The LP opens with a collaboration with Justin K Broadrick, aka Godflesh – I read that the two of you met after you supported one of his shows. How did you end up working together following this meeting? Are there plans for more collaborative material?

NP: After I met Justin at his show at the Berghain for CTM festival 2015, I started to compose some material for him. More specifically I produced some background soundscapes and some atmospheric noise elements. After, we had a quick chat about what my idea for the track was. I wanted to add some jungle-ish elements to my sounds. He proposed the 'hoover'/Reese bass and the distorted 808 kick drum that made it on to the track and I think it came out really great! At the moment we don't have any proper plans for future material, but I hope it will be possible to play some shows together…

The album cover features a photo taken by Valentino Bellini. What drew you to this image for the Different Selves artwork?

NP: Valentino is a really good friend of mine and I always loved his photography and other projects, so I wanted to involve him on this record. What drew me to the image is the depth of the panoramic view of Guangzhou and the mood that it portrays. The first time I saw the photograph it really moved me.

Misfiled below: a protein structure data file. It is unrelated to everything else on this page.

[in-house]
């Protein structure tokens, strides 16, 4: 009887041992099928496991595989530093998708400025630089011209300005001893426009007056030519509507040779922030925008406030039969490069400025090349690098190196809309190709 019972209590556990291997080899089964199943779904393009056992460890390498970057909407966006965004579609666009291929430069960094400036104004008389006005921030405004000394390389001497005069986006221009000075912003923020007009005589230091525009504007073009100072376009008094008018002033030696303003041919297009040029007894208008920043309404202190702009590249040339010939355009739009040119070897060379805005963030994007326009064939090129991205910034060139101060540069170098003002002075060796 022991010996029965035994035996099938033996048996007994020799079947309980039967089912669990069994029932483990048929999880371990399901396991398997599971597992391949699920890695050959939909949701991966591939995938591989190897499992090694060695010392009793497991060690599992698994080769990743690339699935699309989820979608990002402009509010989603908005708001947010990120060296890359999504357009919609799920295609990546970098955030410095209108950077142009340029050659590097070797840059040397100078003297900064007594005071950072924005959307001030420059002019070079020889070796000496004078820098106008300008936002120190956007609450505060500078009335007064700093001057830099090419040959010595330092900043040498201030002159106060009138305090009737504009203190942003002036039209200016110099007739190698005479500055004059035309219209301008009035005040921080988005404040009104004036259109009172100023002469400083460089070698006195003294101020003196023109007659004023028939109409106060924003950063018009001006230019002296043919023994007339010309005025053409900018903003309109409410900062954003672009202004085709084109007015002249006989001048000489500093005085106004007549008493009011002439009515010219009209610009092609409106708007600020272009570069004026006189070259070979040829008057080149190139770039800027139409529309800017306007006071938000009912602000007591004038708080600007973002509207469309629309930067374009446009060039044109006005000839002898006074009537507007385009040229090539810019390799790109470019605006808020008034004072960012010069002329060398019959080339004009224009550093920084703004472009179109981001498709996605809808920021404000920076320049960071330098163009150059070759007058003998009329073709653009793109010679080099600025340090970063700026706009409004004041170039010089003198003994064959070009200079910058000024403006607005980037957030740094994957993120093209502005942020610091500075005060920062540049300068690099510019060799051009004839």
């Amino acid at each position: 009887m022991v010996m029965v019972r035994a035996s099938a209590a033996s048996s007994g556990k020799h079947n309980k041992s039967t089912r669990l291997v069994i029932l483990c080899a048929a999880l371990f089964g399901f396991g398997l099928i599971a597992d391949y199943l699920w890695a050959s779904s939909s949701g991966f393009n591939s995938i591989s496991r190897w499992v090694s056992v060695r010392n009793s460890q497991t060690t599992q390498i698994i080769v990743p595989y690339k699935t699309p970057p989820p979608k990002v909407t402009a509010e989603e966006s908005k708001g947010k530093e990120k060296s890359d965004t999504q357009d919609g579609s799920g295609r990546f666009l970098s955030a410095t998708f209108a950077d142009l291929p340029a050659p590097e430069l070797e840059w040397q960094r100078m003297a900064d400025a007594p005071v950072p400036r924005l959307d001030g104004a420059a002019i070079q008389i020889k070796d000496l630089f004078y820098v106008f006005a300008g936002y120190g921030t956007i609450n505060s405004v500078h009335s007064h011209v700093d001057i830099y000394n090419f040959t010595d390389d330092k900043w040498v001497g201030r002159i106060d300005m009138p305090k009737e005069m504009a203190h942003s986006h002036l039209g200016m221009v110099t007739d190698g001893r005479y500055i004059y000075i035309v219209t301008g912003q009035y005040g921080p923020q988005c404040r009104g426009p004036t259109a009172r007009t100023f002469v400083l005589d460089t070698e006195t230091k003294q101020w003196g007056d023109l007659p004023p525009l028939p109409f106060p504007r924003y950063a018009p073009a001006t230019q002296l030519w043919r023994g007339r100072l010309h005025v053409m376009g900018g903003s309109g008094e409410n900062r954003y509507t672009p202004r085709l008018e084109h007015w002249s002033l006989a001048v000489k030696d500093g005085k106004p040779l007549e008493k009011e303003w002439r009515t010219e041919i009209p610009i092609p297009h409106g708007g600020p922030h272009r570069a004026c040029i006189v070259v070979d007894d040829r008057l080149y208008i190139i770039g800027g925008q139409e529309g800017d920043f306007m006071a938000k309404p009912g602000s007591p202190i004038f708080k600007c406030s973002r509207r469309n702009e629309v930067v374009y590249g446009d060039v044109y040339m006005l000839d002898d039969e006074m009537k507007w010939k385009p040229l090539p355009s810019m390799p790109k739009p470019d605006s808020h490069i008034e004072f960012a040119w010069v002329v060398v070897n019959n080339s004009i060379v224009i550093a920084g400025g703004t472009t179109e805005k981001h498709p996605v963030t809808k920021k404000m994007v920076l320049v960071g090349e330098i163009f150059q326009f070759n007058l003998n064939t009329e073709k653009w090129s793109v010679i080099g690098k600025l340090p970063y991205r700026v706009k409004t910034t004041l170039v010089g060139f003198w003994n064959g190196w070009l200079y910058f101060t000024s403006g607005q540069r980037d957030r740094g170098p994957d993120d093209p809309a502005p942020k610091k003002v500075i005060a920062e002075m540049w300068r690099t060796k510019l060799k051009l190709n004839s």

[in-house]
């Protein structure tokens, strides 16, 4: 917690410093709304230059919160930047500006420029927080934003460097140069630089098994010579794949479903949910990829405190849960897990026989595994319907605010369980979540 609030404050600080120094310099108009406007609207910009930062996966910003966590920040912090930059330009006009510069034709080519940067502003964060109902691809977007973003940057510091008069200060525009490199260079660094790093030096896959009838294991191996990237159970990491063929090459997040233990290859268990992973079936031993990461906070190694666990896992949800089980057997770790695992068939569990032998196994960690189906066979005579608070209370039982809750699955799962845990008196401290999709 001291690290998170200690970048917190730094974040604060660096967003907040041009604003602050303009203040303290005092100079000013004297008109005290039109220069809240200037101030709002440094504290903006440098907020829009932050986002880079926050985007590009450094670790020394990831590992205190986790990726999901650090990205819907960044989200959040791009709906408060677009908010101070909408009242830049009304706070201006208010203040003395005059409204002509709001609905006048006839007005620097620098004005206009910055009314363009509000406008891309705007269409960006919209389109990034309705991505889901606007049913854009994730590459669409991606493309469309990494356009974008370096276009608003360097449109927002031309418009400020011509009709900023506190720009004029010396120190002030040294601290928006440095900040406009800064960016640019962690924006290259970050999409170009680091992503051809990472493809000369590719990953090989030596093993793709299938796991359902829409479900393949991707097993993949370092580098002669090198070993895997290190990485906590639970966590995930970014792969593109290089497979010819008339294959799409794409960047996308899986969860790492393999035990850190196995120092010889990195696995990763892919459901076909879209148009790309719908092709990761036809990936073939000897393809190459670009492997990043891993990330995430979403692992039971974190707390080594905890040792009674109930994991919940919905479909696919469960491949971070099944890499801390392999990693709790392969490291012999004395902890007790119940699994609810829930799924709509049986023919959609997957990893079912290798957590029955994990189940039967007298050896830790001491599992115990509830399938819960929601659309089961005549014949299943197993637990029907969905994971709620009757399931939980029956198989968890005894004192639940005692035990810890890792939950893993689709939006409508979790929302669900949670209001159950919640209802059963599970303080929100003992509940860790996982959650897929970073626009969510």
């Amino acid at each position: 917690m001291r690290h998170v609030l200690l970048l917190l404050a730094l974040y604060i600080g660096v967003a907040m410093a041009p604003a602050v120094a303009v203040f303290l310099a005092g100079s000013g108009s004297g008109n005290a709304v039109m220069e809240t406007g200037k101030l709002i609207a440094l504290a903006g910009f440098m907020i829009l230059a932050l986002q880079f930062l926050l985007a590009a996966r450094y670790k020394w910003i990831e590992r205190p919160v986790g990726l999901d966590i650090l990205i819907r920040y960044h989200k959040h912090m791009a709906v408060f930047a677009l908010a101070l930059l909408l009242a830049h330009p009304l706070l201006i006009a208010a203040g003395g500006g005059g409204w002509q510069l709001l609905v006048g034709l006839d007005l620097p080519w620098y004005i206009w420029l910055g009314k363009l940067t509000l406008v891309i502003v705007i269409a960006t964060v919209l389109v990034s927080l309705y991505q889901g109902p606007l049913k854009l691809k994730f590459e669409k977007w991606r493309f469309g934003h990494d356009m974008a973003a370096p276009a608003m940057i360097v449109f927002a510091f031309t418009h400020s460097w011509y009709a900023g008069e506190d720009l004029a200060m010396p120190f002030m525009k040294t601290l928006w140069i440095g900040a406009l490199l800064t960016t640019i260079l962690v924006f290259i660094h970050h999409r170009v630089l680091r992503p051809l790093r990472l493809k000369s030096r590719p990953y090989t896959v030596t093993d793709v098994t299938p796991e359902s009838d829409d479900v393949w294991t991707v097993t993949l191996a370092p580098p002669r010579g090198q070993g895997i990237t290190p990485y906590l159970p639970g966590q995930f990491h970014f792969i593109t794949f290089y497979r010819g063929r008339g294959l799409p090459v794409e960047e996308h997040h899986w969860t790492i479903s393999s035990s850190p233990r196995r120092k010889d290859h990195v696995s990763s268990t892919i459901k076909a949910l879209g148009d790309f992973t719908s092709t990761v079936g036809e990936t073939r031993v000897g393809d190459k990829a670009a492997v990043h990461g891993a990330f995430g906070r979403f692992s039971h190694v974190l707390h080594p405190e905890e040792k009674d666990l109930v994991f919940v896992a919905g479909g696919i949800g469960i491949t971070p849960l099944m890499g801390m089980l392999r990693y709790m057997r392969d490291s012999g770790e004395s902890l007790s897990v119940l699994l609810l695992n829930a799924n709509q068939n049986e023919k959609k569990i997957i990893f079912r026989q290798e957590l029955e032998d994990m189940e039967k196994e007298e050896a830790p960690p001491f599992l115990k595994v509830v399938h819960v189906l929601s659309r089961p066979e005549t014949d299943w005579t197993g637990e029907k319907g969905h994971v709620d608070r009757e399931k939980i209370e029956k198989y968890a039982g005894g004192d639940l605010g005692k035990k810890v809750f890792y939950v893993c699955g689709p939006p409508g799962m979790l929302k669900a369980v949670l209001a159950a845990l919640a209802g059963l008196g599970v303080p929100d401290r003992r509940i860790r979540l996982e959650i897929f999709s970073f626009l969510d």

I've been enjoying your project The Sprawl with Mumdance and Logos. Can you tell us a little bit about the influences behind that? Neuromancer, the William Gibson novel, for one, is referenced heavily in the press release. And what impact do you think rave scenes and UK music more generally have had on your productions?

NP: The main influence is sci-fi/cyberpunk culture, advanced science and technology embedded within futuristic, urban environments. The name The Sprawl comes from William Gibson's novel trilogy, so not just Neuromancer but also Count Zero and Mona Lisa Overdrive. We wanted to create a soundtrack for a dystopian city by combining all our different musical backgrounds. 

I always thought my greatest inspirations have come from the UK or the USA, and most of the people with whom I'm working with come from these countries. I was mostly influenced by UK industrial music, the 'Birmingham sound' and jungle, D&B and IDM scenes.

And what kind of music did you used to listen to growing up in Italy? Do you remember the first electronic music you heard?

NP: Regarding electronic music, I used to listen to the likes of Autechre, Squarepusher, Amon Tobin, Aphex Twin, Skam, Unit Moebius, Spiral Tribe, Photek, Scorn, Techno Animal and many others…. In Sicily I grew up with my cousin, who introduced me to classic rock and jazz. Artists like David Bowie, Lou Reed, Velvet Underground, Sun Ra, Charles Mingus, etc. After that I began to move on to more experimental music, like John Cage, Steve Reich and Philip Glass.